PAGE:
What Happens When You Lose Your Baby In The Middle Of A Pandemic
If you lose your baby, are you still a mom?
October is Pregnancy and Infant Loss Awareness Month, and I’ve grappled with this question since February: when I was beginning my pregnancy journey, I launched my new business, and COVID-19 was beginning to ravage the United States.
When you’re thinking about starting your own family, usually you’ve heard all the good stories, the ones about healthy moms and babies. Even the books are written to show how your pregnancy should be. What the books and blogs don’t tell you is how pregnancy can go so tragically wrong while the world around you weathers a global pandemic.
The first time I noticed the bleeding was in the middle of the night on vacation. I expected the worst. I’m having a miscarriage. The thing is when you are seven weeks pregnant, there is nothing the doctors can do for your baby, you just have to let nature take its course.
Two days later I found myself sitting back in Minnesota on the ultrasound table, waiting for the dreaded words, “there is no heartbeat.” Instead, I heard the opposite. Sitting in the dark room, my husband and I stared at the screen with our tear-streaked faces, witnessing a tiny human we created.
The next two and a half months were nothing short of a roller-coaster. The initial bleeding I experienced subsided, before starting right back up again. I was reassured time and time again by doctors this was normal.
I went about my daily life, working on my new business I had launched in February, when COVID-19 took the world by storm.
It was March, and my husband and I were living in a studio apartment when the governor of Minnesota issued the first stay-at-home order. Now both working from home, it didn’t take us long to realize this wouldn’t be sustainable. We packed our things and headed to our family cabin.
Re-calibrating to a “new normal” of living at the cabin in isolation while running a new business and having a complicated pregnancy during a global pandemic presented many challenges. Despite those challenges, my mindset through it all was one thing; I had to make it to 12 weeks. All of the books tell you that if you make it that far, your chance of a miscarriage drops to 3% – 4%.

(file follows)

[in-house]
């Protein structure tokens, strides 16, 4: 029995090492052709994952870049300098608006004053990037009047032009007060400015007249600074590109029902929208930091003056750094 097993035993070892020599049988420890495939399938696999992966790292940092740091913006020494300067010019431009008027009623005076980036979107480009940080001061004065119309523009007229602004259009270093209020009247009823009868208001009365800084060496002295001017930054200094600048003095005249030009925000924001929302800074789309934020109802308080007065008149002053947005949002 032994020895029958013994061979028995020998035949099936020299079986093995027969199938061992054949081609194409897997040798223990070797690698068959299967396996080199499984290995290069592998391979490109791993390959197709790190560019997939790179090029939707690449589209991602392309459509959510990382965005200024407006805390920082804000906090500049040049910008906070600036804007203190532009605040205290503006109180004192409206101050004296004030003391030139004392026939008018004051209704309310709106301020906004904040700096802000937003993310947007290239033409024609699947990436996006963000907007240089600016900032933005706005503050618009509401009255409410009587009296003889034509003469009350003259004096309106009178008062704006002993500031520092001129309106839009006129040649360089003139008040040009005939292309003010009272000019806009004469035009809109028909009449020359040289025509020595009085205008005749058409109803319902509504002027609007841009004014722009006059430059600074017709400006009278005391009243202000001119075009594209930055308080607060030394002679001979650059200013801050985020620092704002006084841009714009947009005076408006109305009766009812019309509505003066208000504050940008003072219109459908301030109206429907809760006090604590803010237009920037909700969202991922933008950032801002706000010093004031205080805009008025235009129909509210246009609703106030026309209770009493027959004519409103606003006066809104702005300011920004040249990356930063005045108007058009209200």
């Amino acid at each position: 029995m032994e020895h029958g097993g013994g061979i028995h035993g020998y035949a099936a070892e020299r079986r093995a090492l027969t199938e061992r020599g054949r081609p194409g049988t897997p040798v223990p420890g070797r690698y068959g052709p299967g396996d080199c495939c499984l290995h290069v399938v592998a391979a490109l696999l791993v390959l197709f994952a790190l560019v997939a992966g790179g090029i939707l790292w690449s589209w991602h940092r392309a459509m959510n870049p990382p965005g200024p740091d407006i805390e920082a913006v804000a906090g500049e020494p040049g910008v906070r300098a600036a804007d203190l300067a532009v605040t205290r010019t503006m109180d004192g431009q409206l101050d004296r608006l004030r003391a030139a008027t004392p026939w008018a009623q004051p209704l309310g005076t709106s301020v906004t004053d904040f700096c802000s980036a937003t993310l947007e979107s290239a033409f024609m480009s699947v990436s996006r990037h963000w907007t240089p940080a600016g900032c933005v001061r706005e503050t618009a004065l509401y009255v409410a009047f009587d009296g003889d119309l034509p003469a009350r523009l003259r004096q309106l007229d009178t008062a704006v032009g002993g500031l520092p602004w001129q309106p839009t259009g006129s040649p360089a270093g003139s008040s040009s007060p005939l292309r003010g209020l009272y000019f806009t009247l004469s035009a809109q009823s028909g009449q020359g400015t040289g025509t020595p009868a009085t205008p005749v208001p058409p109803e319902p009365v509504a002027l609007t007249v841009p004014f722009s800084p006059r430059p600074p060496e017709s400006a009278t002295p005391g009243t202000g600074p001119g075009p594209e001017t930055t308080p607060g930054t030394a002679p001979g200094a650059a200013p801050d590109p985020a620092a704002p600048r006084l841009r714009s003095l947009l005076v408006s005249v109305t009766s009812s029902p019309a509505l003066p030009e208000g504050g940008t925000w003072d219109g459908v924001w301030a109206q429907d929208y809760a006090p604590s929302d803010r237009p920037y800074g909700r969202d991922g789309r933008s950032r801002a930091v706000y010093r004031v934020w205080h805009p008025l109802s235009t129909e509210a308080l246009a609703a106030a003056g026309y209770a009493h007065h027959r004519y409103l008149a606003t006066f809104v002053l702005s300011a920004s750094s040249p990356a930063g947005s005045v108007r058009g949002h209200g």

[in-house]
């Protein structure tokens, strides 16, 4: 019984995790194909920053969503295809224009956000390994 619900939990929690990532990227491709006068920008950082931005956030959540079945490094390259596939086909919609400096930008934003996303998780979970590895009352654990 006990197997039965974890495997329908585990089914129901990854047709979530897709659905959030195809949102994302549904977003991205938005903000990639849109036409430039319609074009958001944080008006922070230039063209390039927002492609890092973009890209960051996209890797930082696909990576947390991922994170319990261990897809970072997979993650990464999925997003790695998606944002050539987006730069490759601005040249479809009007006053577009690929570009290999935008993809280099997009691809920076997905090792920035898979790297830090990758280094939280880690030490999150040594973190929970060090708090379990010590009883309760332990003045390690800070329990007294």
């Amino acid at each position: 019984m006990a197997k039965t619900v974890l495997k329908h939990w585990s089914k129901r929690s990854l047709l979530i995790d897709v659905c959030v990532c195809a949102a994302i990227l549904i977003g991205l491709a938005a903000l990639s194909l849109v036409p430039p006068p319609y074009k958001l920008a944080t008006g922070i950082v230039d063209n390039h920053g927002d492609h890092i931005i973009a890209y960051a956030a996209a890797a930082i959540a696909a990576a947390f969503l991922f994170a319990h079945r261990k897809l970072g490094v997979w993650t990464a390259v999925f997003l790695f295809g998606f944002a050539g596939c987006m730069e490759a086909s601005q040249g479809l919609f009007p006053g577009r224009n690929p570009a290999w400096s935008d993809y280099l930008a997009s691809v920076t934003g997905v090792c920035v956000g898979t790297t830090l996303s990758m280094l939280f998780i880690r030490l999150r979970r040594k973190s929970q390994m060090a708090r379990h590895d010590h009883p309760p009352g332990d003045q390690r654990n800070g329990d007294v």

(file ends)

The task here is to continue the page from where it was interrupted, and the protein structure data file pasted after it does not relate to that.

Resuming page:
At the end of March, the Saturday before my 12-week appointment, I sat on the toilet and looked down to see a large pool of blood. While I had been bleeding lightly for a few weeks, this was much worse. Two days later, we gathered our things and jumped in the car to drive the two hours to the doctor.
During this point of the pandemic, I was required to leave my husband sitting in the hall outside the clinic. A few minutes later, I once again found myself in that dark room, alone, with the ultrasound device gliding over my belly when I saw it: the flicker of a heartbeat. My baby was alive. I could hardly believe it.
While this news restored my hope, the next six weeks were like navigating through a storm. Another routine ultrasound revealed that I had a large internal subchorionic hemorrhage. More alarmingly, it showed there was essentially no amniotic fluid surrounding my baby, which is critical for their survival.
As the doctor’s visits became weekly, we met nearly every doctor at the clinic. They were on a rotating schedule due to COVID-19, which meant that weekly appointments included varying opinions. Some doctors told us we would have an inevitable miscarriage. Others told us we had reason for hope.